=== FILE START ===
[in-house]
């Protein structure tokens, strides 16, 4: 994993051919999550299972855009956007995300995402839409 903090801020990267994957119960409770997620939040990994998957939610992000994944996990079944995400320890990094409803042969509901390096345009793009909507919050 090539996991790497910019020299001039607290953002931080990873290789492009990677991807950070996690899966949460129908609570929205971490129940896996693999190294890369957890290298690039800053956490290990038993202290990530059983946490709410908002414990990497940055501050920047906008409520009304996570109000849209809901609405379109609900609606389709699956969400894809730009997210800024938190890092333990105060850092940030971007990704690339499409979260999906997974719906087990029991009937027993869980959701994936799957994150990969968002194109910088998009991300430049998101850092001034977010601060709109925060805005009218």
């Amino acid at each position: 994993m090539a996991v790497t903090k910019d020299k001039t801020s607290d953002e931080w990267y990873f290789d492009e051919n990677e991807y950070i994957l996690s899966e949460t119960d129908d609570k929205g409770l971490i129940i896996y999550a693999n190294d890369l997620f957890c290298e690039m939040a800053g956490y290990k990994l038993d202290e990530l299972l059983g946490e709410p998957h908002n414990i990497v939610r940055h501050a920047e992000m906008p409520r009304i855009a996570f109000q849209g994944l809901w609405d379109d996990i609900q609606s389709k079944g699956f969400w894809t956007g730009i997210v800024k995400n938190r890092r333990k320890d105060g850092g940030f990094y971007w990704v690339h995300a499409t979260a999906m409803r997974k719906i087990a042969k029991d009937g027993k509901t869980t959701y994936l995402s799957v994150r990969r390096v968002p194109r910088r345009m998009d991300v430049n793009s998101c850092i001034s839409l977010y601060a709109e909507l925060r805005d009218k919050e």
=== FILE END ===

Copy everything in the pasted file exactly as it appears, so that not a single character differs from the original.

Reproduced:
[in-house]
């Protein structure tokens, strides 16, 4: 994993051919999550299972855009956007995300995402839409 903090801020990267994957119960409770997620939040990994998957939610992000994944996990079944995400320890990094409803042969509901390096345009793009909507919050 090539996991790497910019020299001039607290953002931080990873290789492009990677991807950070996690899966949460129908609570929205971490129940896996693999190294890369957890290298690039800053956490290990038993202290990530059983946490709410908002414990990497940055501050920047906008409520009304996570109000849209809901609405379109609900609606389709699956969400894809730009997210800024938190890092333990105060850092940030971007990704690339499409979260999906997974719906087990029991009937027993869980959701994936799957994150990969968002194109910088998009991300430049998101850092001034977010601060709109925060805005009218």
């Amino acid at each position: 994993m090539a996991v790497t903090k910019d020299k001039t801020s607290d953002e931080w990267y990873f290789d492009e051919n990677e991807y950070i994957l996690s899966e949460t119960d129908d609570k929205g409770l971490i129940i896996y999550a693999n190294d890369l997620f957890c290298e690039m939040a800053g956490y290990k990994l038993d202290e990530l299972l059983g946490e709410p998957h908002n414990i990497v939610r940055h501050a920047e992000m906008p409520r009304i855009a996570f109000q849209g994944l809901w609405d379109d996990i609900q609606s389709k079944g699956f969400w894809t956007g730009i997210v800024k995400n938190r890092r333990k320890d105060g850092g940030f990094y971007w990704v690339h995300a499409t979260a999906m409803r997974k719906i087990a042969k029991d009937g027993k509901t869980t959701y994936l995402s799957v994150r990969r390096v968002p194109r910088r345009m998009d991300v430049n793009s998101c850092i001034s839409l977010y601060a709109e909507l925060r805005d009218k919050e």